Remediation

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Groundwater remediation

Groundwater remediation is the process that is used to treat polluted groundwater by removing the pollutants or converting them into harmless products. Groundwater is water present below the ground surface that saturates the pore space in the subsurface. Globally, between 25 per cent and 40 per cent of the world's drinking water is drawn from boreholes and dug wells.[1] Groundwater is also used by farmers to irrigate crops and by industries to produce everyday goods. Most groundwater is clean, but groundwater can become polluted, or contaminated as a result of human activities or as a result of natural conditions. The many and diverse activities of humans produce innumerable waste materials and by-products. Historically, the disposal of such waste have not been subject to many regulatory controls. Consequently, waste materials have often been disposed of or stored on land surfaces where they percolate into the underlying groundwater. As a result, the contaminated groundwater is unsuitable for use.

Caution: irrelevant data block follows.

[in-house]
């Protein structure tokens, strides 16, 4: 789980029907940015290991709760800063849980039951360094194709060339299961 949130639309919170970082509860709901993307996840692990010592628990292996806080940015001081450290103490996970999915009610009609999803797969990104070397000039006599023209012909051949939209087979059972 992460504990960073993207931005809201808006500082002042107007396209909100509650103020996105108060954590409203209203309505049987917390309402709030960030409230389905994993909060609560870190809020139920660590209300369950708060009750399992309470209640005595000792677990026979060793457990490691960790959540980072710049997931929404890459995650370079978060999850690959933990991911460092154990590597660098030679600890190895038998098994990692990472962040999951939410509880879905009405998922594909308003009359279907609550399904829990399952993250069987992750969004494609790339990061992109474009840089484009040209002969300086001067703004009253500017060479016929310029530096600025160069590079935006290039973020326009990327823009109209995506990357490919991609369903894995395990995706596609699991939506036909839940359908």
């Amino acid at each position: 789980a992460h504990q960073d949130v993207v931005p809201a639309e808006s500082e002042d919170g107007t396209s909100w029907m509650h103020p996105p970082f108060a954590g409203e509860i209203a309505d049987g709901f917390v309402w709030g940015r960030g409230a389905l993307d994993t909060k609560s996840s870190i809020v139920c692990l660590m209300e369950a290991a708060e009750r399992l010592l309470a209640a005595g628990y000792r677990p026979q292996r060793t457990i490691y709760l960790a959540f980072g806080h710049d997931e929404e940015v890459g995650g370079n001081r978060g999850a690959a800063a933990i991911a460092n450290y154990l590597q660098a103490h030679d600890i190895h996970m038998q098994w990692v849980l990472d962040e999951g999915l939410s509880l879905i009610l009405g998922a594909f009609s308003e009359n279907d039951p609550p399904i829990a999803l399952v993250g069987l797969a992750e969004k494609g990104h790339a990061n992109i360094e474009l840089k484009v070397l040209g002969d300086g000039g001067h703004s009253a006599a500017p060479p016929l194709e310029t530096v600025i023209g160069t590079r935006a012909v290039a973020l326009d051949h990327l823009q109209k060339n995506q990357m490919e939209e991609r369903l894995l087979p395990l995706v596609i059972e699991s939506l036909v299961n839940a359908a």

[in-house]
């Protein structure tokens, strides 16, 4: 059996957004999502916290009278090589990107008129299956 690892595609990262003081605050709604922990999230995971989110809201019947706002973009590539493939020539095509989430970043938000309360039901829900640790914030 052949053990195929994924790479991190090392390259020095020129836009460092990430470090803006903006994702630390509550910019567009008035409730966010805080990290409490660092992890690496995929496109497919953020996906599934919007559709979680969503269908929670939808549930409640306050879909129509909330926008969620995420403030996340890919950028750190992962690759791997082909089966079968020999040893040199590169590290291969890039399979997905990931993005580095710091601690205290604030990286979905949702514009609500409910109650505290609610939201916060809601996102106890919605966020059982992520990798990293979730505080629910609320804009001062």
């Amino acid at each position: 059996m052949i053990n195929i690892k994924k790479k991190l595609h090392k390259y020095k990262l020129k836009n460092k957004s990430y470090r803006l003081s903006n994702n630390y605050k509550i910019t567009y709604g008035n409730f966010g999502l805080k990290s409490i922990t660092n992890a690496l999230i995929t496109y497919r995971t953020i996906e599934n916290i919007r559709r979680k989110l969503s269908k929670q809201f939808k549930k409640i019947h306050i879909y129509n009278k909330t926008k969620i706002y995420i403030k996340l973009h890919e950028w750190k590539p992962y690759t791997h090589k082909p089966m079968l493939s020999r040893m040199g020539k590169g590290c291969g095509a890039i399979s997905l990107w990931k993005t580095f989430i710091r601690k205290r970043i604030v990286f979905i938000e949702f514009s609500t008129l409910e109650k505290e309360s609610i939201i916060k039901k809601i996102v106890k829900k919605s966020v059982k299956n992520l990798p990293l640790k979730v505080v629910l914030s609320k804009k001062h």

Current practices can still impact groundwater, such as the over application of fertilizer or pesticides, spills from industrial operations, infiltration from urban runoff, and leaking from landfills. Using contaminated groundwater causes hazards to public health through poisoning or the spread of disease, and the practice of groundwater remediation has been developed to address these issues. Contaminants found in groundwater cover a broad range of physical, inorganic chemical, organic chemical, bacteriological, and radioactive parameters. Pollutants and contaminants can be removed from groundwater by applying various techniques, thereby bringing the water to a standard that is commensurate with various intended uses.

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